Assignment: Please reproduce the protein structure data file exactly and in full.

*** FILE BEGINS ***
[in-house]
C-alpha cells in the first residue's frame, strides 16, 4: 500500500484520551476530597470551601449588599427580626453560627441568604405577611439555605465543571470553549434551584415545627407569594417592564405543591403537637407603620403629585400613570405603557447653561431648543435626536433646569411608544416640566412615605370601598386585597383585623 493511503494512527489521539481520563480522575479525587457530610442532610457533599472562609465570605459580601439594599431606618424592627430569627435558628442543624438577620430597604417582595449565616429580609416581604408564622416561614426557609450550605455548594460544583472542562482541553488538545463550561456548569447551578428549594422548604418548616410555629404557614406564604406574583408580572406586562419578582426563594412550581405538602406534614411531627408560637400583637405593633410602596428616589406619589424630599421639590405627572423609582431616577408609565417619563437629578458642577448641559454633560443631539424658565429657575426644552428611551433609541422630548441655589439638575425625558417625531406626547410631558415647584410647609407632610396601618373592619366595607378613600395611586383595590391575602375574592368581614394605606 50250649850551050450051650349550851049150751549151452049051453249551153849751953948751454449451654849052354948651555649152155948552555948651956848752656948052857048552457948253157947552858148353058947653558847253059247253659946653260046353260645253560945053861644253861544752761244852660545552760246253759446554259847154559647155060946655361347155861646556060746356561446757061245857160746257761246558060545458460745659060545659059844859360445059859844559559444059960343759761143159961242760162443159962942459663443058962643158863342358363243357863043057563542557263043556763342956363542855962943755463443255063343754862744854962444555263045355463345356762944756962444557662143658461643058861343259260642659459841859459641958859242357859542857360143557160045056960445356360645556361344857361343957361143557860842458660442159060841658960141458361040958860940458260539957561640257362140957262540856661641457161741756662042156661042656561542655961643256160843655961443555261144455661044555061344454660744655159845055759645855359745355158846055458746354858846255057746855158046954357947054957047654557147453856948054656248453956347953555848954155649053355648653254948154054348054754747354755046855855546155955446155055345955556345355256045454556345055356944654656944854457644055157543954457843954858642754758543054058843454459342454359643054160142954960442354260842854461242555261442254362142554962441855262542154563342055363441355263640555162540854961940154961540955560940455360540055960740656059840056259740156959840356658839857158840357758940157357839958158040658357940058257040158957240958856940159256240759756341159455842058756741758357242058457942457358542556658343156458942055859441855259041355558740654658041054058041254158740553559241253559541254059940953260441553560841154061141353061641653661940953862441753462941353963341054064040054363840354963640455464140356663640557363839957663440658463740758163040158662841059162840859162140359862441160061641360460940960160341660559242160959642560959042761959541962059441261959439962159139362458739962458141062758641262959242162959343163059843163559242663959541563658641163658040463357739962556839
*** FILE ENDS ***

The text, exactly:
[in-house]
C-alpha cells in the first residue's frame, strides 16, 4: 500500500484520551476530597470551601449588599427580626453560627441568604405577611439555605465543571470553549434551584415545627407569594417592564405543591403537637407603620403629585400613570405603557447653561431648543435626536433646569411608544416640566412615605370601598386585597383585623 493511503494512527489521539481520563480522575479525587457530610442532610457533599472562609465570605459580601439594599431606618424592627430569627435558628442543624438577620430597604417582595449565616429580609416581604408564622416561614426557609450550605455548594460544583472542562482541553488538545463550561456548569447551578428549594422548604418548616410555629404557614406564604406574583408580572406586562419578582426563594412550581405538602406534614411531627408560637400583637405593633410602596428616589406619589424630599421639590405627572423609582431616577408609565417619563437629578458642577448641559454633560443631539424658565429657575426644552428611551433609541422630548441655589439638575425625558417625531406626547410631558415647584410647609407632610396601618373592619366595607378613600395611586383595590391575602375574592368581614394605606 50250649850551050450051650349550851049150751549151452049051453249551153849751953948751454449451654849052354948651555649152155948552555948651956848752656948052857048552457948253157947552858148353058947653558847253059247253659946653260046353260645253560945053861644253861544752761244852660545552760246253759446554259847154559647155060946655361347155861646556060746356561446757061245857160746257761246558060545458460745659060545659059844859360445059859844559559444059960343759761143159961242760162443159962942459663443058962643158863342358363243357863043057563542557263043556763342956363542855962943755463443255063343754862744854962444555263045355463345356762944756962444557662143658461643058861343259260642659459841859459641958859242357859542857360143557160045056960445356360645556361344857361343957361143557860842458660442159060841658960141458361040958860940458260539957561640257362140957262540856661641457161741756662042156661042656561542655961643256160843655961443555261144455661044555061344454660744655159845055759645855359745355158846055458746354858846255057746855158046954357947054957047654557147453856948054656248453956347953555848954155649053355648653254948154054348054754747354755046855855546155955446155055345955556345355256045454556345055356944654656944854457644055157543954457843954858642754758543054058843454459342454359643054160142954960442354260842854461242555261442254362142554962441855262542154563342055363441355263640555162540854961940154961540955560940455360540055960740656059840056259740156959840356658839857158840357758940157357839958158040658357940058257040158957240958856940159256240759756341159455842058756741758357242058457942457358542556658343156458942055859441855259041355558740654658041054058041254158740553559241253559541254059940953260441553560841154061141353061641653661940953862441753462941353963341054064040054363840354963640455464140356663640557363839957663440658463740758163040158662841059162840859162140359862441160061641360460940960160341660559242160959642560959042761959541962059441261959439962159139362458739962458141062758641262959242162959343163059843163559242663959541563658641163658040463357739962556839